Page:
Avoiding Thumb Drag

A "classroom" environment for exchanging Technical Questions & Answers, How-To's, music theory concepts, etc.
twistedblues
Posts: 156
Joined: Sun Feb 05, 2017 7:48 pm

Avoiding Thumb Drag

Postby twistedblues » Tue Feb 21, 2017 3:41 pm

You know how you're not supposed to let your thumb drag behind when shifting?

Do you release (off the back of the neck) your thumb at all when shifting and keeping it in place with your hand? Or drag it (thumb remains in contact with the back of the neck) while keeping it in place?

User avatar
Yisrael van Handel
Posts: 412
Joined: Wed Jan 11, 2012 5:26 pm
Location: Modi'in Illit, Israel

Re: Avoiding Thumb Drag

Postby Yisrael van Handel » Tue Feb 21, 2017 5:43 pm

twistedblues wrote:You know how you're not supposed to let your thumb drag behind when shifting?

Do you release (off the back of the neck) your thumb at all when shifting and keeping it in place with your hand? Or drag it (thumb remains in contact with the back of the neck) while keeping it in place?

  1. If you are using so much pressure with your left thumb that you need to release in order to shift position, then you are doing something wrong.
  2. I learned that when shifting temporarily to a new position, it is OK to leave the thumb where it was. This facilitates shifting back accurately.
Yisrael van Handel
Modi'in Ilit, Israel

HoboJeff
Posts: 4
Joined: Tue Feb 21, 2017 11:14 am

Re: Avoiding Thumb Drag

Postby HoboJeff » Wed Feb 22, 2017 3:21 am

I'd say that maybe you're putting the cart before the horse here. It's not a good thumb position that marks a good shift, it's the relaxation in the hand right after a position that allows you to shift smoothly.

I usually find that my thumb stays in contact with the neck, also to keep a physical point of reference, but not so much that the friction causes the thumb to drag. It glides over the neck ever so lightly. Or maybe the drag is caused by a turning of the hand when shifting and you should pay attention to that. Hope this helps!

User avatar
Yisrael van Handel
Posts: 412
Joined: Wed Jan 11, 2012 5:26 pm
Location: Modi'in Illit, Israel

Re: Avoiding Thumb Drag

Postby Yisrael van Handel » Wed Feb 22, 2017 5:21 pm

HoboJeff wrote: It's not a good thumb position that marks a good shift, it's the relaxation in the hand right after a position that allows you to shift smoothly.

Did you mean relaxation in the left hand, or do you know something about shifting that is over my head?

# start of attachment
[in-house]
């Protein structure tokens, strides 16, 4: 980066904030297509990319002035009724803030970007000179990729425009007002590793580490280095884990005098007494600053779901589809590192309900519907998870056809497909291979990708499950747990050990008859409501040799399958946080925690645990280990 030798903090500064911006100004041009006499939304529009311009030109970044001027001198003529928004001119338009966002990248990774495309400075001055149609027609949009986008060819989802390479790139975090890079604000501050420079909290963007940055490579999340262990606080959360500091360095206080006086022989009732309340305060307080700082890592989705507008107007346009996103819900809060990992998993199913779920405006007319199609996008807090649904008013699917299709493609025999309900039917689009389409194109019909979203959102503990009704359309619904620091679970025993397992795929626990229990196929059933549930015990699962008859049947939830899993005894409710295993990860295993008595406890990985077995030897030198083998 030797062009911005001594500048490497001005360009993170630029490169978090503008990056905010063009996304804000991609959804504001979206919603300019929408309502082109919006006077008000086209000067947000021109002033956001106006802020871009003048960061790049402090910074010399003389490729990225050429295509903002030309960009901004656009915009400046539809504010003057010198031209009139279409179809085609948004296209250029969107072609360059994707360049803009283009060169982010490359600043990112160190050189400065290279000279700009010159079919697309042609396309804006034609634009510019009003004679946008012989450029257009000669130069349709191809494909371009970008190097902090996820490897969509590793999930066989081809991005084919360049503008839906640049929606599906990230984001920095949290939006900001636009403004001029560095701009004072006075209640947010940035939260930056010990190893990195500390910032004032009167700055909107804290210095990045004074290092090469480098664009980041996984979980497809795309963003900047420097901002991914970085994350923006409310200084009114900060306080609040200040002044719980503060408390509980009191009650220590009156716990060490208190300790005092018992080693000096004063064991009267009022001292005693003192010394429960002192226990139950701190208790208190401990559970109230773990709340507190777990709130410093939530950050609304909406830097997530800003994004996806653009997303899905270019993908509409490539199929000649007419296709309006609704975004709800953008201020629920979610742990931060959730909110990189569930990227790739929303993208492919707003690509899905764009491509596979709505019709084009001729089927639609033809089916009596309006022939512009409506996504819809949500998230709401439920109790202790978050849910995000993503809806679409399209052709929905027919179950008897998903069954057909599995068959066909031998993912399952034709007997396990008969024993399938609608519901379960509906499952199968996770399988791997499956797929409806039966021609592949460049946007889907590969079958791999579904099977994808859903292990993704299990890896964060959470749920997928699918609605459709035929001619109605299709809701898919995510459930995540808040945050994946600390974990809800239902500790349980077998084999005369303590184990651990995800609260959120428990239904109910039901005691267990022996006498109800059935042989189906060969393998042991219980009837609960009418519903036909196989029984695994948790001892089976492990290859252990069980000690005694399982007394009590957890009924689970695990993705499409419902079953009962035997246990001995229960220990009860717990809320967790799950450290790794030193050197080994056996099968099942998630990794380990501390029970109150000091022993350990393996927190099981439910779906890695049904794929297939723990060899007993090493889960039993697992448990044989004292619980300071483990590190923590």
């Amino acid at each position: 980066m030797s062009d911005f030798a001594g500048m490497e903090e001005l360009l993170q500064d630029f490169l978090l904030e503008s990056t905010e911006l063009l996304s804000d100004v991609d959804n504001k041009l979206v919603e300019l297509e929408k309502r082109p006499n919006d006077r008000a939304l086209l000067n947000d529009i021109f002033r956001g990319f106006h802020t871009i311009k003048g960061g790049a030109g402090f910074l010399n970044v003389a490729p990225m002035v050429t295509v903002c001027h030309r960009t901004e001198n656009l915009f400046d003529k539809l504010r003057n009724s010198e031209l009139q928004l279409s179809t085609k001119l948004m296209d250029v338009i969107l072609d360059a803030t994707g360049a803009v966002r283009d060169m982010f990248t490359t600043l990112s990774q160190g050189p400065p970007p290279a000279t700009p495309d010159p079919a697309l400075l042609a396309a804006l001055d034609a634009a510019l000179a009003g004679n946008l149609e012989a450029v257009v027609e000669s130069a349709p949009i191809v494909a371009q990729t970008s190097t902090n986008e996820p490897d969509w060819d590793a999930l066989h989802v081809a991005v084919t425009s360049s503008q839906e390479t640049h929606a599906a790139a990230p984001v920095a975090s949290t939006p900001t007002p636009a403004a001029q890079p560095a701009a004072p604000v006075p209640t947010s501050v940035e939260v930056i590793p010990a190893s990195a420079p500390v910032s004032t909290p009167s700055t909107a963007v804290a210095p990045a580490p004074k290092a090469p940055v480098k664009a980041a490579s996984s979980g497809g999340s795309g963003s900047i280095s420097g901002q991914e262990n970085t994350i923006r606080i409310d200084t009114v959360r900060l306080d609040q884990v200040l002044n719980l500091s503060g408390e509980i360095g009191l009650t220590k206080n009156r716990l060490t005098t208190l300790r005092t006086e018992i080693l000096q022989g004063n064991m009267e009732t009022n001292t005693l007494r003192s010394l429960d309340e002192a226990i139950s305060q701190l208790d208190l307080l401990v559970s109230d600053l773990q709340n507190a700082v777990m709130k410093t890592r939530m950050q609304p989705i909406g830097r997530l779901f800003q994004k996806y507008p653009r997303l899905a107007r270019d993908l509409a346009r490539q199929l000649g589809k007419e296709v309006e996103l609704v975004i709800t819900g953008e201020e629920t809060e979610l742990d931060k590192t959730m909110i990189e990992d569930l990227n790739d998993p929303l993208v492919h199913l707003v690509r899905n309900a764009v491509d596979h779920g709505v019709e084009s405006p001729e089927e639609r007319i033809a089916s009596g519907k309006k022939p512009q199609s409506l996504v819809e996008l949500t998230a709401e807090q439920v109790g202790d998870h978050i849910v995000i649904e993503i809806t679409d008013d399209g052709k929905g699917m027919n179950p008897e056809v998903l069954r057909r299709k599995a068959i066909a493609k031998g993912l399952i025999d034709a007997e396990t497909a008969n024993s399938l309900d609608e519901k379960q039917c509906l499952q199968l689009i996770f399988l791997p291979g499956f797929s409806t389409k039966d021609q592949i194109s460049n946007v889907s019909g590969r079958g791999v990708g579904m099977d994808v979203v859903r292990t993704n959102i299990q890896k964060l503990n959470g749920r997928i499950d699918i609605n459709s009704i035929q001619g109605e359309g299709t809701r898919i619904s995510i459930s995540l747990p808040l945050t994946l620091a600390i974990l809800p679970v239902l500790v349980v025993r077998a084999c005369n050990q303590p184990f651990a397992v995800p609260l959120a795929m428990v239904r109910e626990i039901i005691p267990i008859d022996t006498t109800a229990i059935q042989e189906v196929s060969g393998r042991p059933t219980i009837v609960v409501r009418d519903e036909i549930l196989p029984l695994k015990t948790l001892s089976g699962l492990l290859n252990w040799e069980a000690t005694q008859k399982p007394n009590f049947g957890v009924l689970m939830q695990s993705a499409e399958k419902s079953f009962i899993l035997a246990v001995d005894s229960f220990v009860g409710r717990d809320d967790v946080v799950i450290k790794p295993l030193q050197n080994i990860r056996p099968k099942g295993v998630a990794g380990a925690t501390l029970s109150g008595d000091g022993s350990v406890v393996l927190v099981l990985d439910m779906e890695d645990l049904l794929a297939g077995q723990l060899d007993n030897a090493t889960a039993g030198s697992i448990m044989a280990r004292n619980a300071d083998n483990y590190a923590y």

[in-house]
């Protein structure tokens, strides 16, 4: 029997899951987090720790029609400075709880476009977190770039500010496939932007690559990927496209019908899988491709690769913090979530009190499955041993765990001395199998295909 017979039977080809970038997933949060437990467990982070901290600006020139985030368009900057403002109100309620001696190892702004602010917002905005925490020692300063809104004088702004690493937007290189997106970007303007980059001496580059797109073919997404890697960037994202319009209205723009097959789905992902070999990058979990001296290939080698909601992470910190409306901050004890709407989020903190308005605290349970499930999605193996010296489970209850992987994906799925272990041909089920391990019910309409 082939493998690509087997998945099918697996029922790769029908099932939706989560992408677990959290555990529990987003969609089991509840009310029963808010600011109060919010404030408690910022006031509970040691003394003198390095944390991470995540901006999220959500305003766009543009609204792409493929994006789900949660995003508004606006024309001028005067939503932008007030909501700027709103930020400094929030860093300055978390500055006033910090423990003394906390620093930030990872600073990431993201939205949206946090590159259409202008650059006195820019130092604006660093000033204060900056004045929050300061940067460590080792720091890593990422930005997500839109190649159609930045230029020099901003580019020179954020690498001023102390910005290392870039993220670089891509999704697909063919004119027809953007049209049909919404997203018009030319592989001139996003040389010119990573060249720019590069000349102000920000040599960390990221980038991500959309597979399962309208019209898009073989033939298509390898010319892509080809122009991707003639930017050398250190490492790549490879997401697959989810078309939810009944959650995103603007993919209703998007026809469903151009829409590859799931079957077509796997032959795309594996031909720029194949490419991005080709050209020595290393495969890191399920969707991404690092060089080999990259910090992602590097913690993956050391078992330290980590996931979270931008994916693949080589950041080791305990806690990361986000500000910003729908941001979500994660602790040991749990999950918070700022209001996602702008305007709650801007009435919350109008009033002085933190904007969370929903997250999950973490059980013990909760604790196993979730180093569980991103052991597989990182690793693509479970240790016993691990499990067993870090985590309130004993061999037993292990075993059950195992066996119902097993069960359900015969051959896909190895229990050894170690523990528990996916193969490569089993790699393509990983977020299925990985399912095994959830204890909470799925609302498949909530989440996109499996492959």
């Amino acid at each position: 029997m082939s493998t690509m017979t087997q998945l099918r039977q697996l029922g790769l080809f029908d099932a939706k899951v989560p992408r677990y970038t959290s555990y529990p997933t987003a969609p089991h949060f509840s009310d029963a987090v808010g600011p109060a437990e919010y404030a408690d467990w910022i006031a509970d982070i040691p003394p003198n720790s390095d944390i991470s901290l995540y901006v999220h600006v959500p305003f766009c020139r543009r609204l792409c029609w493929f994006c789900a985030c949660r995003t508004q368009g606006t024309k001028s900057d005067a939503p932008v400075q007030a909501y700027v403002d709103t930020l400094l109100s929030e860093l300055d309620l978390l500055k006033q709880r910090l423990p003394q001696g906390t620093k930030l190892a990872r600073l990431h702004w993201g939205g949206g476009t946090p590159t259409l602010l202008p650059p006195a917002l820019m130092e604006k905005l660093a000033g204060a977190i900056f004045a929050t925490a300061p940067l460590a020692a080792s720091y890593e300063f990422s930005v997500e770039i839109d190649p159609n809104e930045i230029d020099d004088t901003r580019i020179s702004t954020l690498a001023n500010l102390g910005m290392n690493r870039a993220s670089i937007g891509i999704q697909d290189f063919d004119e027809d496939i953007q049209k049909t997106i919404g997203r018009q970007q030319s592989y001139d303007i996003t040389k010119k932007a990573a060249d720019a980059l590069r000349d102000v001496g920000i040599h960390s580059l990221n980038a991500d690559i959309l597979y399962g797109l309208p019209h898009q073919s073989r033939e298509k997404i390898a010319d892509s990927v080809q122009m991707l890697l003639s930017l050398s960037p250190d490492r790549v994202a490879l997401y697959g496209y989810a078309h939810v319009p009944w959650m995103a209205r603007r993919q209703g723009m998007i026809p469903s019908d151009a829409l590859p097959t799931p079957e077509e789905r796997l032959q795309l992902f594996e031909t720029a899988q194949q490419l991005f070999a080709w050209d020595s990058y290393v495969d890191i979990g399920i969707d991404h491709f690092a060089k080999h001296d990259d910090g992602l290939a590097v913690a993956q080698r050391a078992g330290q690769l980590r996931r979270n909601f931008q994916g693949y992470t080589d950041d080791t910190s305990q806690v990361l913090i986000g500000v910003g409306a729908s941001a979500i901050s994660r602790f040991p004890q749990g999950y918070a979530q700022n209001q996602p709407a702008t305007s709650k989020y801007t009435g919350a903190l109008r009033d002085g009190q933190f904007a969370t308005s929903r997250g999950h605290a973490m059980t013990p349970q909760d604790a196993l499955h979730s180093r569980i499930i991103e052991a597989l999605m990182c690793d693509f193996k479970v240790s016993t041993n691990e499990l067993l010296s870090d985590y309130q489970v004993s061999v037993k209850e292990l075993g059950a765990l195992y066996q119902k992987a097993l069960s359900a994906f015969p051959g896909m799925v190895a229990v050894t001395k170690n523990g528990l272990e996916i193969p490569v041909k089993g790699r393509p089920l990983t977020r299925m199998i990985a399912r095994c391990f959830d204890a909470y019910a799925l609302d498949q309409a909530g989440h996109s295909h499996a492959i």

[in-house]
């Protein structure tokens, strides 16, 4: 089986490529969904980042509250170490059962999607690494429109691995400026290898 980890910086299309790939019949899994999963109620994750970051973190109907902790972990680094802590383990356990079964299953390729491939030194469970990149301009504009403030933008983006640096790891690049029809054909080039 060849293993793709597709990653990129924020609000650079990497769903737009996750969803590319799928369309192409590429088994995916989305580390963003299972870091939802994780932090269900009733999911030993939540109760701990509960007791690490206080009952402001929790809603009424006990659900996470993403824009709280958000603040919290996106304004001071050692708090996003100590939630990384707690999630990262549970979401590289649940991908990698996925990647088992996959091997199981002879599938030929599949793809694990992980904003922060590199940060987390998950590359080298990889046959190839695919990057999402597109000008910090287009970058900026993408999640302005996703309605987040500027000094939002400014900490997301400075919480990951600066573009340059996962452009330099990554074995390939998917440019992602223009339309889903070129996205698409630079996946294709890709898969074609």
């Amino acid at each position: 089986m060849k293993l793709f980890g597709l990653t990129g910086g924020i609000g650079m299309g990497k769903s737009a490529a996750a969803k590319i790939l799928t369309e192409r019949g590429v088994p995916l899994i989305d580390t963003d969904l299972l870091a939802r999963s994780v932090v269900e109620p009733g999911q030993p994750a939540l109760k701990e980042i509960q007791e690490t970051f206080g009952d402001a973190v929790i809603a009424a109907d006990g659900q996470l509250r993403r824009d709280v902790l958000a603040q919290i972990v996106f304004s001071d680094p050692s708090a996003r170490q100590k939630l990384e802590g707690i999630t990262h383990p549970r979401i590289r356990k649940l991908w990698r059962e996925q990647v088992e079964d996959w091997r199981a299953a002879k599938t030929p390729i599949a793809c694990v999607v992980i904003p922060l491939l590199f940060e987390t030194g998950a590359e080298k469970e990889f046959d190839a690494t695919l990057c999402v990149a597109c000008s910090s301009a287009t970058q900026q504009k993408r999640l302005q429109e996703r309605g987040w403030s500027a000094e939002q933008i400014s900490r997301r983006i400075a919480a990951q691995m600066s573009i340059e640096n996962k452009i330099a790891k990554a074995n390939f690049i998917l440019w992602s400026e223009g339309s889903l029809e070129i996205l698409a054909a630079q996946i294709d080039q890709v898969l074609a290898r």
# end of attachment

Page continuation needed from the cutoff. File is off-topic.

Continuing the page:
Yisrael van Handel
Modi'in Ilit, Israel

User avatar
lagartija
Moderator
Moderator
Posts: 9737
Joined: Thu Apr 02, 2009 5:37 pm
Location: Western Massachusetts, USA

Re: Avoiding Thumb Drag

Postby lagartija » Wed Feb 22, 2017 5:49 pm

Yisrael van Handel wrote:
HoboJeff wrote: It's not a good thumb position that marks a good shift, it's the relaxation in the hand right after a position that allows you to shift smoothly.

Did you mean relaxation in the left hand, or do you know something about shifting that is over my head?

I believe he meant: to make a good shift, one must relax the fretting hand just before moving to the next position. Although he said "hand right after", the construction of the sentence implies relaxing the left hand in the instant after the position is no longer needed.
When the sun shines, bask.
__/^^^^^o>
Classical Guitar forever!

twistedblues
Posts: 156
Joined: Sun Feb 05, 2017 7:48 pm

Re: Avoiding Thumb Drag

Postby twistedblues » Thu Feb 23, 2017 7:17 pm

Awesome, guys!

User avatar
guitareleven
Posts: 654
Joined: Wed Sep 28, 2011 5:48 pm

Re: Avoiding Thumb Drag

Postby guitareleven » Sun Feb 26, 2017 8:12 am

Optimum general positioning of the thumb when fingers are distributed along four contiguous frets would be for the thumb to be anywhere from directly behind the 2nd finger, to somewhere between the 2nd and 3rd-- much like holding a pencil along its length between the thumb and fingers with a balance of opposition between the thumb and the fingers. In actual playing, exigencies of particular situations will have a modifying effect, but in practicing maintenance of this general position through shifts in linear passages and scalar patterns, which are typically the ground on which this is inculcated in practice, imagine that in upward shifts the thumb takes off a micro second before the fingers, and energizes the move, pulling the fingers along just slightly behind. In downward shifts, imagine the opposite-- the fingers move, pulling the thumb. In either case, the actuality will be that the entirety of the hand array moves simultaneously, which is what you want, with no component taking off before the others. But, it's a useful illusory mind-trick to keep things in line, and once the mechanics are internalized as an autonomous response, the need for indulging in the illusion goes away.

HoboJeff
Posts: 4
Joined: Tue Feb 21, 2017 11:14 am

Re: Avoiding Thumb Drag

Postby HoboJeff » Sun Mar 12, 2017 5:50 am

Yisrael van Handel wrote:
HoboJeff wrote: It's not a good thumb position that marks a good shift, it's the relaxation in the hand right after a position that allows you to shift smoothly.

Did you mean relaxation in the left hand, or do you know something about shifting that is over my head?


Sorry for the confusing sentence structure, English guitar lingo is still somewhat foreign to me :)


Return to “Classical Guitar Classes”

Who is online

Users browsing this forum: Annette, Bing [Bot], CGCristian92, CommonCrawl [Bot], coot, Smudger5150 and 2 guests